Jennings, who earned her undergraduate degree in political science from Merrimack, calls herself a perennial student and scholar with a longstanding interest in international education. She established the Jennings Family Endowment for International Education at Merrimack in 2004 through a generous donation from her mother’s estate, to support Merrimack students who study abroad or engage in international education experiences.
Since she retired as general counsel of Central Michigan University, where she spent her 29-year career after earning a JD and PhD from the University of Nebraska, Jennings has also pursued her international interests as a member of Rotary. It was through that role that Jennings became acquainted with Israr, who traveled from Afghanistan to Jennings’ town of Mt. Pleasant, Michigan as a Rotary Ambassadorial Scholar for the 2007-2008 academic year. As Israr, a husband and father of six, pursued his master’s degree at Central Michigan University, he and Jennings built a powerful friendship over conversations centered on his devout Muslim faith.
“Israr was the first person I’ve had a chance to speak with in-depth about Islam,” says Jennings. Through those conversations, Jennings says, she became struck by the misconceptions promoted by popular culture when it comes to the teachings of Mohammed and the beliefs of Islam.
“Unfortunately, there is just a lot of ignorance among Americans about Islam in general,” continues Jennings. In particular, as she and Israr spoke at length, Jennings was “amazed” by the extent of the common belief systems shared by Christianity and Islam. During one conversation at Jennings’ kitchen table, she and Israr realized that they were sharing two distinct-but-recognizable versions of the story of Joseph and his brothers. “From there, we would share stories all the time, comparing the Old Testament and the Quran.”
Over time, Jennings and Israr came to see each other as family. “I never had children, so it was such a blessing at this late stage of my life to be given this grown, wonderful son,” she says.
After Israr returned to Afghanistan, he invited Jennings to visit his home during a window of relative stability in the country. Her trip to stay with Israr, his wife and six children, who call Jennings ‘Nana,’ further opened Jennings’ eyes to the riches of the country, the faith of its people, and the opportunity to bridge divides through understanding and tolerance.
A Lasting Legacy
After her trip, Jennings learned that Merrimack had launched the Center for the Study of Jewish-Christian-Muslim Relations, dedicated to enhancing religious and cultural literacy among students and young adults. Immediately, a light bulb went on for Jennings. “I said, ‘Oh, this is exactly what is needed,’” she says. “I became very enthusiastic when Merrimack added Muslims to its long tradition of outreach to other religions, and formalized that outreach through this center.”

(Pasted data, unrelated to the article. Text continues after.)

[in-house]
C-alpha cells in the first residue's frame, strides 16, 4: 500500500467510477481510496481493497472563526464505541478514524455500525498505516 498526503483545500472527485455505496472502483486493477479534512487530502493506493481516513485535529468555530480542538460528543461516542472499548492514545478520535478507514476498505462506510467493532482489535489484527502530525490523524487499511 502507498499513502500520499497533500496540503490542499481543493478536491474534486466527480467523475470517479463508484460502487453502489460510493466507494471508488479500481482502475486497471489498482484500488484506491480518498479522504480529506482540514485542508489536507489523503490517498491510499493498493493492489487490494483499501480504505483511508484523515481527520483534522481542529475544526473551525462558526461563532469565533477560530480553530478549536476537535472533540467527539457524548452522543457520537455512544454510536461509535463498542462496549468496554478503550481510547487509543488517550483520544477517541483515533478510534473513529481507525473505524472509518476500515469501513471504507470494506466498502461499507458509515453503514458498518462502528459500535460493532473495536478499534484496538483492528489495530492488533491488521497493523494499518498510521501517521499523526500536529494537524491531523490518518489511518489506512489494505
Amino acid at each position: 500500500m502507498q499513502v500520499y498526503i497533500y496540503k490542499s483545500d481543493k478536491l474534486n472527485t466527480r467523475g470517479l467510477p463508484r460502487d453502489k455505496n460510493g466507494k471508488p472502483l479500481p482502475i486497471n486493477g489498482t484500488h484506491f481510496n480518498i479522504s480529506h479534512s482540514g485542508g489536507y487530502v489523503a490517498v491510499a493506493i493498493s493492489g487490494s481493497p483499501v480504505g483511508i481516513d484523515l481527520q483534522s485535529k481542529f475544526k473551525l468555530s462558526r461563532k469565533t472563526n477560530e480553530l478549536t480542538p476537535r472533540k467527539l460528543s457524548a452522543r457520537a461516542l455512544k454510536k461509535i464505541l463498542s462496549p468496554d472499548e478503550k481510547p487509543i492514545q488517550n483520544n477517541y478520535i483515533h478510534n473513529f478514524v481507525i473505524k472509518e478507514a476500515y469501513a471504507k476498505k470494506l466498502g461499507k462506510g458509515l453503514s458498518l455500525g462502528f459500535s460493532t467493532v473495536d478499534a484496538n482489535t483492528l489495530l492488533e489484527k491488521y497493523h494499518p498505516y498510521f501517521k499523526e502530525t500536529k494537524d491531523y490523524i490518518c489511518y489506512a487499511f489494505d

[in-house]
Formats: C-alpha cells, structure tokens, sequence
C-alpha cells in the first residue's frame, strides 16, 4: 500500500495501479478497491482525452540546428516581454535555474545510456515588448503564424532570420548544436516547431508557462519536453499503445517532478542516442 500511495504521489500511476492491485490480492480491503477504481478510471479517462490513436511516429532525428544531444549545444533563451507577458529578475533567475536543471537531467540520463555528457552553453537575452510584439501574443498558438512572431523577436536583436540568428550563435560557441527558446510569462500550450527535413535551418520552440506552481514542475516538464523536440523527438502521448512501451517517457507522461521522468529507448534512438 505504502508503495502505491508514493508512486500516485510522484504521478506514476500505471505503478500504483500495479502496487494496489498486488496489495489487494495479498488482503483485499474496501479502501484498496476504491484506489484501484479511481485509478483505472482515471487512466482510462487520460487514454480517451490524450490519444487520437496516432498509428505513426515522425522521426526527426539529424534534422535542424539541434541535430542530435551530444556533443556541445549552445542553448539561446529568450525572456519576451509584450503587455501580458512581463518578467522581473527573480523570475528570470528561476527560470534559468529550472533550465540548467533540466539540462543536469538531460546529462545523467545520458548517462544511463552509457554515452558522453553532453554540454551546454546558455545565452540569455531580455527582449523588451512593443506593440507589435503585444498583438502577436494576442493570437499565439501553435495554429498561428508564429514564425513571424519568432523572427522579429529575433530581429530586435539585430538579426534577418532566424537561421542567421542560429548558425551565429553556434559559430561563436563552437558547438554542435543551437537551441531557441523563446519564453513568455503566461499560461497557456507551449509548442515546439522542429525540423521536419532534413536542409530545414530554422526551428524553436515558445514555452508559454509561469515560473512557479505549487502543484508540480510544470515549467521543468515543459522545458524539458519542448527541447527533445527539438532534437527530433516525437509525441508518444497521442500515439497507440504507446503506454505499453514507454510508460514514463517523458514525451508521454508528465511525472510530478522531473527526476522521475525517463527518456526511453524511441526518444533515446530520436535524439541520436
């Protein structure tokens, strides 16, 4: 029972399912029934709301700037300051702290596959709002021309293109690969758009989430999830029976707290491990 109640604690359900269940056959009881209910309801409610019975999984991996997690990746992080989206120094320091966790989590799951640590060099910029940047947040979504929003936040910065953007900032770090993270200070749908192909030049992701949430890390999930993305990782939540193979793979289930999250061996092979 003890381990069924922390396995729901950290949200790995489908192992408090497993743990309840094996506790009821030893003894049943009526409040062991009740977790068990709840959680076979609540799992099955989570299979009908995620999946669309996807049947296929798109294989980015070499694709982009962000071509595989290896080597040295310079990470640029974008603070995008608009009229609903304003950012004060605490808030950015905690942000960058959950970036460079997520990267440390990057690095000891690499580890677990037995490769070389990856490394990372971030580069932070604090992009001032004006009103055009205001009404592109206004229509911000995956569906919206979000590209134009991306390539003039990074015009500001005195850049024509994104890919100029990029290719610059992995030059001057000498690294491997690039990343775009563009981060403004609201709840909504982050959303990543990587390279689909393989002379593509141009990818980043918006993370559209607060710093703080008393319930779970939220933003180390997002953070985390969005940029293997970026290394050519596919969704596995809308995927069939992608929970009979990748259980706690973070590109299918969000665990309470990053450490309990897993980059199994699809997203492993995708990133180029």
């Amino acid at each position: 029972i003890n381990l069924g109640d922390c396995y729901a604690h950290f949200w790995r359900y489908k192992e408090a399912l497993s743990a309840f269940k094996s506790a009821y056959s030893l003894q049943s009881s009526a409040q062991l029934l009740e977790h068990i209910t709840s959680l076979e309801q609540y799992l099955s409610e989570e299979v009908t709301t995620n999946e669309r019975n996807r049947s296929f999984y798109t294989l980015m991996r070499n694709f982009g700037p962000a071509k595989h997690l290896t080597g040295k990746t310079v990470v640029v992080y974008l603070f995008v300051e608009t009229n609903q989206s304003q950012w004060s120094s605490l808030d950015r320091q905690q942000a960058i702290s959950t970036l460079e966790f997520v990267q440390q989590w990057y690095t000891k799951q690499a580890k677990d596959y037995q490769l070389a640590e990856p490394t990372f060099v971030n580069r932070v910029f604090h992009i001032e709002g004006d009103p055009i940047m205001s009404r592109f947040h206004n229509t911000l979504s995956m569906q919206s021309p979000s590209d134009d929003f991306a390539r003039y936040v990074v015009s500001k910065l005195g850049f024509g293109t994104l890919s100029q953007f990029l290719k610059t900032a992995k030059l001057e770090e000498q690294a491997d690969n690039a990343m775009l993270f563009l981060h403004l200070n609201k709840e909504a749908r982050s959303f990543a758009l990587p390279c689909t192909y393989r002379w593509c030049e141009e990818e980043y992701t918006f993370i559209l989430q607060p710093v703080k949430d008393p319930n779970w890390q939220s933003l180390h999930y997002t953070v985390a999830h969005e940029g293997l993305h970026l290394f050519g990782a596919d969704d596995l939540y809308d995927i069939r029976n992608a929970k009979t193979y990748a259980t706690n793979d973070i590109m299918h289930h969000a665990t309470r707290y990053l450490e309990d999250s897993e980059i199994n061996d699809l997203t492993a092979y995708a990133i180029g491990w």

Jennings stayed informed of developments at the center through Merrimack communications, and in 2014, when she traveled back to campus for her 50th class reunion, the time felt right for her to get involved. Inspired by the work of the center and the growth she observed while visiting Merrimack, she designated a generous endowment—including a cash gift as well as a posthumous bequest from her retirement fund—to support and expand the center’s programs. Jennings expects the gift from her estate will total about $500,000.
“With Eileen Jennings’ generous gift, we can confidently continue our vital work: to help our students become better global citizens by fostering understanding and respect for those of other faiths,” says Joseph Kelley, professor and director of the center. “Her donation will be used to fund the center’s teaching, research, curriculum, and co-curricular initiatives, including programs that focus on building competence and appreciation for the Muslim faith.”
For Jennings, the contribution is the ideal way to tie her legacy with the mission of Merrimack College. Her ultimate hope is that her gift will provide Merrimack students with greater “interfaith competence,” so they can break down stereotypes by understanding what other faith traditions are really about.
“Saint Augustine said that we should find out what God has given us, take what we need and give the remainder to others,” she says. “God has blessed me with more than I need, and I am happy to be able to share the excess so the lessons I’ve learned from Israr can benefit the entire Merrimack community. I hope that my gift will inspire others to give back to Merrimack and to remember their alma mater in their estate plans.”
About the Center for the Study of Jewish-Christian-Muslim Relations
Cultivating the practice of Abrahamic hospitality, the Center for the Study of Jewish-Christian-Muslim Relations at Merrimack College provides religious, ethical, and cultural literacy education. Recognizing the importance of educating future generations who will live and work in an increasingly diverse world, we strive to counter destructive prejudice and increase mutual understanding among those with differing beliefs. The Center:
- Seeks to build interfaith competence
- Ensures that Merrimack is welcoming to people of all backgrounds
- Develops and supports religious studies curriculum
- Offers student-centered programs, such as symposiums, interfaith dinners, and service learning opportunities, that promote interfaith dialogue and cultural competency
- Launches and supports initiatives for students, including the Common Prayer Room and the Interfaith Alliance Club